When: Thursday January 29, 12:30-2:30 PM
Where: The National Press Club; 529 14th St., NW, Washington DC 20045 (Directions)
Despite media reports to the contrary, every defeated GOP Congressional candidate supported amnesty or open border policies for illegal aliens – or had Democratic contenders who took tough stands on illegal immigration, according to a new study to be released at a symposium next Thursday.
“Immigration and the 2008 Republican Defeat,” will be released by The American Cause on January 29 at 12:30 p.m. at the National Press Club in Washington, D.C. The study is a detailed analysis of every single Republican seat lost in the 2008 House Race, that shows in virtually every race the Republican supported amnesty or the Democrat supported tough border security.
An abnormal one, courtesy of the Southern Poverty Law Center, looks like this:
Pat Buchanan Think Tank Hosts Discussion with Anti-Immigrant Extremists Posted in Anti-Immigrant by Heidi Beirich on January 27, 2009
That's from SPLC's “Hatewatch,” a feature where they obsessively watch people they hate. It includes the usual SPLC tactic of finding something that someone said years ago, and quoting it out of context, or finding something that someone who knows someone said, in weird kind of “guilt by association.”
The Peter Brimelow section says
“Brimelow's best selling 1996 anti-immigrant book, Alien Nation, included strong veins of racism and xenophobia. He described the role of race as “elemental, absolute, fundamental.” He said that white Americans should demand that U.S. immigration quotas be changed to allow in mostly whites. He argued that spending tax dollars on anything related to multiculturalism was “subversive.” He called foreign immigrants “weird aliens with dubious habits.” He worried repeatedly that his son, with his “blue eyes” and “blond hair,” would grow up in an America in which whites had lost the majority.”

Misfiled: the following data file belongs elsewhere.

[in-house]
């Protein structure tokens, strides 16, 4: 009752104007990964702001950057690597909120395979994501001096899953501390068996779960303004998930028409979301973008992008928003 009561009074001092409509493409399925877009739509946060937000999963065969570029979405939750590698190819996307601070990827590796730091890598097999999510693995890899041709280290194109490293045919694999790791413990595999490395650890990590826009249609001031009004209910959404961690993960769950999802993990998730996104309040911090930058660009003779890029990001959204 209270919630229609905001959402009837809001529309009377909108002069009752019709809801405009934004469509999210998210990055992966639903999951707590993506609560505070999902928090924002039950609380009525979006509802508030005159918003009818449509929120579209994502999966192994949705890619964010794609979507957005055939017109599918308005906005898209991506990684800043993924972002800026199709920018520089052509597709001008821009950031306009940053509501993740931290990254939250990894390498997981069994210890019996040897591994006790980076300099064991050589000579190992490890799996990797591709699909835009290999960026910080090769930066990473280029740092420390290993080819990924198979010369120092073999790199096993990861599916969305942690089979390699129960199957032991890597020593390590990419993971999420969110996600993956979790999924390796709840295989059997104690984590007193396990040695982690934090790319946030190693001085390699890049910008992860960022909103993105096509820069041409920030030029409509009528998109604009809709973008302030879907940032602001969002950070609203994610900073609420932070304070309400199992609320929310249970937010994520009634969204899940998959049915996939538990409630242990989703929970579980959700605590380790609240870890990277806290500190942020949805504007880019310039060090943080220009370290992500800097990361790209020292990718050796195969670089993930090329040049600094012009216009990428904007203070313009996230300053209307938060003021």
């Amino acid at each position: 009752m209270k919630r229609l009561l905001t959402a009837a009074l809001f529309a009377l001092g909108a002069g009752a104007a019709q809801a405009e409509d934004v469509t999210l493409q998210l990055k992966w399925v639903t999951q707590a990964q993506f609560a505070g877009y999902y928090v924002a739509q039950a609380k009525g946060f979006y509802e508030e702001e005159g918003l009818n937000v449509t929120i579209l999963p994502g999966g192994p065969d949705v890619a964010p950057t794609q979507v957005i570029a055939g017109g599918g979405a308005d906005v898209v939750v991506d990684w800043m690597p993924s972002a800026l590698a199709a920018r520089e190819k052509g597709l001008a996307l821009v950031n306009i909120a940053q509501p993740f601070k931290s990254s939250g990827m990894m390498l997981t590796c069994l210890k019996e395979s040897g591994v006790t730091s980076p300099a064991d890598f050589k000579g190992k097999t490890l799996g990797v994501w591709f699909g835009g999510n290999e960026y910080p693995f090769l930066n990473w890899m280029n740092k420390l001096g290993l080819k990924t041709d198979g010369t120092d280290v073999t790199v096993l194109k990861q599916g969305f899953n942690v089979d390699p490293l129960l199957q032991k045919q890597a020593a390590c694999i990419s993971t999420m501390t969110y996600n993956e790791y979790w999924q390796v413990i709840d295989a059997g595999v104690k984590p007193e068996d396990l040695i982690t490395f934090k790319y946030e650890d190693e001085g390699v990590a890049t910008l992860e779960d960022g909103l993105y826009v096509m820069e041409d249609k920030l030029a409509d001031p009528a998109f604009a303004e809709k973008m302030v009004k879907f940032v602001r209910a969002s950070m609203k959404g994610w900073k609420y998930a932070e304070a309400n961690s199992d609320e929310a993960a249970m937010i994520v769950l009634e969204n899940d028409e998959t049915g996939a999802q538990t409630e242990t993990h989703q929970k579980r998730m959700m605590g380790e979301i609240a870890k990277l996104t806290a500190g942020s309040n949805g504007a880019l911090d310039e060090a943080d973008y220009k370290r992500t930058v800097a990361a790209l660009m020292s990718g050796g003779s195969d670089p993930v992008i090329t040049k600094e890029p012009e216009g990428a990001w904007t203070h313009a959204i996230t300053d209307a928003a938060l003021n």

The “weird aliens with dubious habits” quote is dealt with here–it was meant facetiously. The quote about the role of race being ”elemental, absolute, fundamental” is out of context, and said “ethnicity and race” rather than race in the original. (It's also mispunctuated, in the book the words are separated by dashes. The original explains that what has happened in other countries can happen in America:
“In modern times, there has been a lot of seductive murmuring about internationalism, united nations, new world orders, and so on. But, meanwhile, the role of ethnicity and race has proved to be elemental—absolute—fundamental. Look at the record, working back from the present:
And these are just the cases where ethnic and racial differences have actually succeeded in breaking a country up. Many other cases are not yet resolved, because of often-bloody repression.
- Eritrea, a former Italian colony ruled by Ethiopia since 1952, revolt begins in 1960s, finally splits off 1993.
- Czechoslovakia, founded 1918, splits into Czech and Slovak ethnic components, 1993.
- Soviet Union, founded 1922, splits into multiple underlying ethnic components, 1991. (Some of the underlying components are themselves promptly threatened with further ethnic fragmentation—Georgia, Moldova.)
- Yugoslavia, founded 1918, splits into multiple underlying ethnic components 1991. (An earlier breakup averted by imposition of royal dictatorship, 1929.)
- Lebanon, founded 1920, progressive destabilization caused by its Muslim component's faster growth results in civil war, effective partition under Syrian domination, after 1975.
- Cyprus, independent 1960, repeated violence between Greeks and Turks results in military intervention by Turkey, effective partition with substantial ethnic cleansing, 1974.
- Pakistan, independent 1947, ethnically distinct eastern component rebels, splits off after Indian military intervention, 1971.
- Malaysia, independent 1963, political conflict between ethnic Malays and Chinese, Chinese-dominated Singapore expelled,1965.
The very brief mention of Peter's blond-haired, blue-eyed son seems to drive people crazy. It may be the most-cited passage in the book. But its point was the zero-sum nature of racial quotas, and the importation of people who are eligible for affirmative action.What Peter actually wrote in 1995 was this:
“Race and ethnicity are destiny in American politics. And, because of the rise of affirmative-action quotas, for American individuals too.
My son, Alexander, [aged 4 at the time] is a white male with blue eyes and blond hair. He has never discriminated against anyone in his little life (except possibly young women visitors whom he suspects of being babysitters). But public policy now discriminates against him. The sheer size of the so-called “protected classes” that are now politically favored, such as Hispanics, will be a matter of vital importance as long as he lives. And their size is basically determined by immigration.”
Or to put it another way, Peter's son, the child of an immigrant, is destined to be discriminated against, under current law, because of the color of his skin. Meanwhile, Jayson Blair, whose father was an Inspector General at the Smithsonian, gets a job at the New York Times. And immigration imports more potential affirmative action cases every day.